She referred to: Yaro Vs The State (2007) 7- 10 SC 77: Obaji Vs The State (1965) 1 ALL NLR 269: Oladiran Vs The State (1986) 1 NWLR (Pt.14) 75: Sheidu Vs The State (2010) LPELR-23018 SC @ 35 C – F. Reiving on Edache Vs The Queen (1962) NNLR 56. She submitted that words alone and or actions can constitute provocation in a case of murder.

In further contending that the defence of provocation was available to the appellant upon the same facts and evidence, which did not support self-defence, learned senior counsel submitted that a significant difference between the two defences is their legal effect where a charge of homicide is established. She submitted that a plea of self-defence, if successful is a complete defence and would absolve the offender of criminal liability while provocation only goes to mitigation of what would otherwise have been murder to manslaughter. See: Ajunwa Vs The State (1988) 4 NWLR (Pt.89) 380: Abeounrin Vs The State (2009) LPELR-8282 CA @ 20 C – F. She submitted that the lower court’s finding at page 197 of the record that the facts that were unable to sustain a plea of self defence could not be used to establish a defence of provocation is what led it to erroneously dismiss the defence of provocation. She maintained that a holistic examination of all the facts established at the trial showed that the provocation was grave and sudden and that the appellant lost self-control and acted in the heat of passion before there was time for his passion to cool.

Learned senior counsel submitted that in a murder trial the court has a duty to consider all legal defences available to the accused before arriving at a conviction and sentence. She cited several authorities in support of this submission. She submitted that the learned trial Judge ruled out retaliation and premeditation. With regard to premeditation, she noted that the learned trial Judge rightly resolved the doubt created by the appellant’s extra judicial statements, Exhibits A and F, as to whether the appellant brought the matchet to the shopping centre or picked it up from the floor, in his favour. She referred to: Kalu Vs The State (1988) 4 NWLR (Pt.90) 503: Okonii Vs The State (1987) 1 NWLR (Pt.52) 659. She submitted that the finding of the court below that there was no evidence that the appellant tried to retreat from the deceased and that the evidence showed that he met the challenge of the deceased without a second thought, supports the contention that there was indeed a challenge or provocation by the deceased to which the appellant reacted immediately and without a second thought. She noted that the lower court also found that there was evidence of an argument between the appellant and the deceased. She submitted that these findings were sufficient for the lower court to have held that the defence of provocation was made out. She submitted that by accosting the appellant on 3/6/2001, the day after he had slapped him for being disrespectful, the deceased resurrected and rekindled the appellant’s humiliation of the previous day. That by the verbal exchange, the breaking of the bottle and the attempt to stab the appellant with it, the appellant’s reaction was on the spur of the moment before the aggravated provocation had time to abate. She argued further, that the tender age of the appellant is a significant factor in the circumstances of this case. In further support of the contention that the appellant acted on the spur of the moment, she referred to his testimony that in an attempt to defend himself he picked up something from the floor and hit the deceased with it, and argued that the use of the word “something” suggests that the appellant had temporarily lost control of his reason and did not even know the real nature of the object he picked up. She submitted that the lower court erred in law in holding that provocation did not avail the appellant. She urged the court to resolve the two issues in the appellant’s favour.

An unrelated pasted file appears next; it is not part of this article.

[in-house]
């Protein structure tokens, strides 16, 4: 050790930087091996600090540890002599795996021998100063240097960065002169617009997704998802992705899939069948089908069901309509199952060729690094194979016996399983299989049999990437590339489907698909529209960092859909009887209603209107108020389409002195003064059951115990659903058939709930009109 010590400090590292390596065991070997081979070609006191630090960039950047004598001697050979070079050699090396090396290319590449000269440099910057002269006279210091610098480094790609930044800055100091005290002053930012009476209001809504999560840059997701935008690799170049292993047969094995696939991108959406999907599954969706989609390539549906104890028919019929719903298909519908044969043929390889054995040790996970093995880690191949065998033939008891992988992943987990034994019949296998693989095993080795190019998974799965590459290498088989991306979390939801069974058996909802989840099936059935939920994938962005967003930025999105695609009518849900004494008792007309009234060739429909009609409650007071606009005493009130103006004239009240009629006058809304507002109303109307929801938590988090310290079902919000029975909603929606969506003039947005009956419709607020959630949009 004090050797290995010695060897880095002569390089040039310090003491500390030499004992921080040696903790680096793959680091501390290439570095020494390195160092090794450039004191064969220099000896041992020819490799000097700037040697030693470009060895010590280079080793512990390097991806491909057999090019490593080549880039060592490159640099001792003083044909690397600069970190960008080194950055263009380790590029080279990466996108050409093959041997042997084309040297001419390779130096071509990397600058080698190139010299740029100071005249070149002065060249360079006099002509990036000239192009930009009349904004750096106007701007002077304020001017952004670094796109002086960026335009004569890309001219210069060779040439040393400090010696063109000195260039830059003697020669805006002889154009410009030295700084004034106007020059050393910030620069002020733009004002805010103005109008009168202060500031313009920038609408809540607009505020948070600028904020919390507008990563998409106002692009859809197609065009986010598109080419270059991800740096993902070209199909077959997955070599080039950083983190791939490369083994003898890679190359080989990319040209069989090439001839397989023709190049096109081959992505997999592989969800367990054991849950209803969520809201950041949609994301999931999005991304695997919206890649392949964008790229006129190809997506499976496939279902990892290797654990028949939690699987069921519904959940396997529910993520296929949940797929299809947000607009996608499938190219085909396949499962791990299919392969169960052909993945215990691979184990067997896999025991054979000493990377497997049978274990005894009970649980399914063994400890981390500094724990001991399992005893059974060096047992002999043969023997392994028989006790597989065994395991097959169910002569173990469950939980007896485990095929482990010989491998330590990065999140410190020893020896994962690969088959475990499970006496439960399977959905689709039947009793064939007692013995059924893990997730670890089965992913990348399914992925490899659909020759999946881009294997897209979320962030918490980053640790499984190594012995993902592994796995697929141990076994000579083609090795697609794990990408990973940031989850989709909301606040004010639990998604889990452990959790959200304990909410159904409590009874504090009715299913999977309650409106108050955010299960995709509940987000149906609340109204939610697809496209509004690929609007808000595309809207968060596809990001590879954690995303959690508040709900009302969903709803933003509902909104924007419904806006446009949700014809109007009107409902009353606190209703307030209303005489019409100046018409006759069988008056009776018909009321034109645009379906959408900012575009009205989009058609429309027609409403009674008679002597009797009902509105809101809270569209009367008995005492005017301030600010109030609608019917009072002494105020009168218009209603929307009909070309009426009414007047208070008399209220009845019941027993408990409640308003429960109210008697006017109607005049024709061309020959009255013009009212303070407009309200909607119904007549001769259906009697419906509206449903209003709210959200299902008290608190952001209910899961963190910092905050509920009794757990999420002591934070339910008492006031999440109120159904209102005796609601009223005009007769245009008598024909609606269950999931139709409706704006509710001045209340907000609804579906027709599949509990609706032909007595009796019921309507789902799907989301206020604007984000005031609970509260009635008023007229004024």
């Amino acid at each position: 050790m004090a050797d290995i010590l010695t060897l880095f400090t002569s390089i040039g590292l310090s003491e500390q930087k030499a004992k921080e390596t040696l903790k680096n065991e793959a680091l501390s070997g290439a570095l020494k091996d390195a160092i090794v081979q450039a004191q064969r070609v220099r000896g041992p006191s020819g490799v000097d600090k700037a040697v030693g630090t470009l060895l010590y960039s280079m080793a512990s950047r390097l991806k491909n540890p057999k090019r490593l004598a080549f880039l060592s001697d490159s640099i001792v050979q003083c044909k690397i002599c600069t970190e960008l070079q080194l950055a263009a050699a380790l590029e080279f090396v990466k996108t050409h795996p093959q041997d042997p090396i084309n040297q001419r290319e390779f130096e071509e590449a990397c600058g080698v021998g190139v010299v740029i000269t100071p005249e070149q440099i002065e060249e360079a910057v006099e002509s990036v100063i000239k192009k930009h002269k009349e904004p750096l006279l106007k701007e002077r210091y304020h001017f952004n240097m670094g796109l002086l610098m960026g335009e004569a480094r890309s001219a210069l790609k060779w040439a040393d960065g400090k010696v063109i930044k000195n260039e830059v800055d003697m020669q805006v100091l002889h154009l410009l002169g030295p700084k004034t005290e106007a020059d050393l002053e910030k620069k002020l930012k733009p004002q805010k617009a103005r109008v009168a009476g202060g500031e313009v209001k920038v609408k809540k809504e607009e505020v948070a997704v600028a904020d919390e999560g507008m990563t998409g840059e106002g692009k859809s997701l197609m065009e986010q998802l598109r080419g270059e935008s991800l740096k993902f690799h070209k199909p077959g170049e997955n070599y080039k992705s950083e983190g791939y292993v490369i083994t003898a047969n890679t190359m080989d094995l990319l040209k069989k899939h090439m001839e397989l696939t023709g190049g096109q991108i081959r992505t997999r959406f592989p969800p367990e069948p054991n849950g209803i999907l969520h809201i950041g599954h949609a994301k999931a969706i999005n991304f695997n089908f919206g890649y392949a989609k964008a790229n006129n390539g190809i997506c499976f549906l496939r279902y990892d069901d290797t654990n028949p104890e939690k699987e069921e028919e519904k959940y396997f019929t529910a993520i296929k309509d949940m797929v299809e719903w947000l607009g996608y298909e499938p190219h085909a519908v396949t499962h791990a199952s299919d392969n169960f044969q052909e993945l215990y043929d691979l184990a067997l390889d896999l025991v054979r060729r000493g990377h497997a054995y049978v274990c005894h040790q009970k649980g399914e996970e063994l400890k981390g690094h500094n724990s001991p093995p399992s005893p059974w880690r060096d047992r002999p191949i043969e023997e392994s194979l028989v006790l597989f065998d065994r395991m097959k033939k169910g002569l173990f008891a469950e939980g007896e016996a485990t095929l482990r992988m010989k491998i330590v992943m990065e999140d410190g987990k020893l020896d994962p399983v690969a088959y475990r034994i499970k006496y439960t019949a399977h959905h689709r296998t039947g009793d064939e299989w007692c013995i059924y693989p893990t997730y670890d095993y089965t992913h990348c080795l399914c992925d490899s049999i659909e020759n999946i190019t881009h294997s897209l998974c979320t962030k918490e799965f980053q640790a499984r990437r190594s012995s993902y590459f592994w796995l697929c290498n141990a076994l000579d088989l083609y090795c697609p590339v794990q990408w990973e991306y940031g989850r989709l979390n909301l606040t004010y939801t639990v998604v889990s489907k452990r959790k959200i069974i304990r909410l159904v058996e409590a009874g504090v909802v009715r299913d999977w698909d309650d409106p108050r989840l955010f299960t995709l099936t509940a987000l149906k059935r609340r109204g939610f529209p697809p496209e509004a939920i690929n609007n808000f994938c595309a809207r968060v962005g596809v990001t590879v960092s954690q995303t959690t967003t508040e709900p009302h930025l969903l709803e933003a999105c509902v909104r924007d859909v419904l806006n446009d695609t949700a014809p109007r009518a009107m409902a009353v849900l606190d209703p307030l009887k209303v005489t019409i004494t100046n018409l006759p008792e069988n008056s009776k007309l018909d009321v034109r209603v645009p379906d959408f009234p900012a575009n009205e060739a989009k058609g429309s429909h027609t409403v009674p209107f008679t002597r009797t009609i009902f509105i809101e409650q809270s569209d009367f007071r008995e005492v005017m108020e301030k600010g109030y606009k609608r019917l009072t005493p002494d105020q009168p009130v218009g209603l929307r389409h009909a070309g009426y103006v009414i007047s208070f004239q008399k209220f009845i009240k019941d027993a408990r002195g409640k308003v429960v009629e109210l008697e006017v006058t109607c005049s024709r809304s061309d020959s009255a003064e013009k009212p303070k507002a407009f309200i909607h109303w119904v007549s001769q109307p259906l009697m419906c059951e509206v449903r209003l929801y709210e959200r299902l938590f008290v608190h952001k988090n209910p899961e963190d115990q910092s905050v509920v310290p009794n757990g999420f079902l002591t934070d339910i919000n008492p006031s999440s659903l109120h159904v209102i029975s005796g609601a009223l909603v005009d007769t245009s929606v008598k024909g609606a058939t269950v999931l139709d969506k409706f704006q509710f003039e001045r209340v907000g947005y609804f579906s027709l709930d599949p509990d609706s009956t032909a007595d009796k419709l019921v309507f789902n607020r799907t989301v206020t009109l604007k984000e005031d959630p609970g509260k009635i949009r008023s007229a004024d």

In response to the submissions of the learned senior counsel for the appellant, learned counsel for the respondent referred to Section 273 of the Criminal Code Cap.36 Laws of Anambra State, 1986 applicable to Enugu State, which provides thus:
“273. When a person who unlawfully kills another in circumstances which, but for the provisions of this section would constitute murder, does the act which causes death in the heat of passion caused by sudden provocation and before there is time for his passion to cool, he is guilty of manslaughter.”

He referred to the factors that must be established for a successful plea of provocation along with the findings of both the trial court and the court below and submitted that both courts found that there was no evidence suggesting that the appellant felt threatened by the act of the deceased or was apprehensive of death or grievous bodily harm; that there was no evidence to show that the appellant tried to avoid or retreat from the deceased, especially as people around were said to have challenged the deceased for treating the appellant in that manner; and that there was no evidence of a physical attack on him. He submitted that not having appealed against the finding of the court below that there was no evidence that he was fearful for his life or of any physical attack on him, the defence of provocation could not avail him. He submitted further that having regard to his evidence that there were people around who berated the actions of the deceased, there was an opportunity to reflect on his intended action. He relied on: Inyanq Etim Akoan Vs The State (1994) 12 SCN3 140 @ 157. He submitted that there was no evidence of any words uttered by the deceased to justify the defence of provocation since provocation includes not only wrongful acts but also insults. He submitted that mere anger is no provocation. He relied on: Isaac Stephen Vs The State (1986) 12 SC 450 @ 499: Ofoke Nwambe Vs The State T1995) 3 SCNJ 77 & 93: Ekoenvonq Vs The State (1993) 6 SCNJ 191 @ 195.